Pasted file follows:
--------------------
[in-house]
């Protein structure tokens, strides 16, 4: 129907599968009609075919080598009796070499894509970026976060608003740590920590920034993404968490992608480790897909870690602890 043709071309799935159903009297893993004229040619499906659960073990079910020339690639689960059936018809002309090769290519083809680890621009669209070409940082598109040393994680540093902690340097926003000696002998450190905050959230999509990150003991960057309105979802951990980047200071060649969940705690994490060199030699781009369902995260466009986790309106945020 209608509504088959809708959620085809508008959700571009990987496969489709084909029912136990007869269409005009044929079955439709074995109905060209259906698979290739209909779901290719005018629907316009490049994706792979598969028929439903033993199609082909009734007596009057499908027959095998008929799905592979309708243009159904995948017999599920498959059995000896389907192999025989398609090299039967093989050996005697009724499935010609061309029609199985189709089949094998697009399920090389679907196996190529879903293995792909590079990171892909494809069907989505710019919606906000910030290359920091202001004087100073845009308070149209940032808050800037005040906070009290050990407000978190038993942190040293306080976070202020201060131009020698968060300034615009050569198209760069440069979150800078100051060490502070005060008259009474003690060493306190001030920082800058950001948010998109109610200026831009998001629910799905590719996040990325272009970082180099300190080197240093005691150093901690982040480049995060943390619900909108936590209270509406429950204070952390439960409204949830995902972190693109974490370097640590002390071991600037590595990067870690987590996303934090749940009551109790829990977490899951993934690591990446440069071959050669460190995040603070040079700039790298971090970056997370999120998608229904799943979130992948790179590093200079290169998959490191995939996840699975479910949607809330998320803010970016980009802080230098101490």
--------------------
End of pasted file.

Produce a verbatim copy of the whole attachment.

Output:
[in-house]
């Protein structure tokens, strides 16, 4: 129907599968009609075919080598009796070499894509970026976060608003740590920590920034993404968490992608480790897909870690602890 043709071309799935159903009297893993004229040619499906659960073990079910020339690639689960059936018809002309090769290519083809680890621009669209070409940082598109040393994680540093902690340097926003000696002998450190905050959230999509990150003991960057309105979802951990980047200071060649969940705690994490060199030699781009369902995260466009986790309106945020 209608509504088959809708959620085809508008959700571009990987496969489709084909029912136990007869269409005009044929079955439709074995109905060209259906698979290739209909779901290719005018629907316009490049994706792979598969028929439903033993199609082909009734007596009057499908027959095998008929799905592979309708243009159904995948017999599920498959059995000896389907192999025989398609090299039967093989050996005697009724499935010609061309029609199985189709089949094998697009399920090389679907196996190529879903293995792909590079990171892909494809069907989505710019919606906000910030290359920091202001004087100073845009308070149209940032808050800037005040906070009290050990407000978190038993942190040293306080976070202020201060131009020698968060300034615009050569198209760069440069979150800078100051060490502070005060008259009474003690060493306190001030920082800058950001948010998109109610200026831009998001629910799905590719996040990325272009970082180099300190080197240093005691150093901690982040480049995060943390619900909108936590209270509406429950204070952390439960409204949830995902972190693109974490370097640590002390071991600037590595990067870690987590996303934090749940009551109790829990977490899951993934690591990446440069071959050669460190995040603070040079700039790298971090970056997370999120998608229904799943979130992948790179590093200079290169998959490191995939996840699975479910949607809330998320803010970016980009802080230098101490």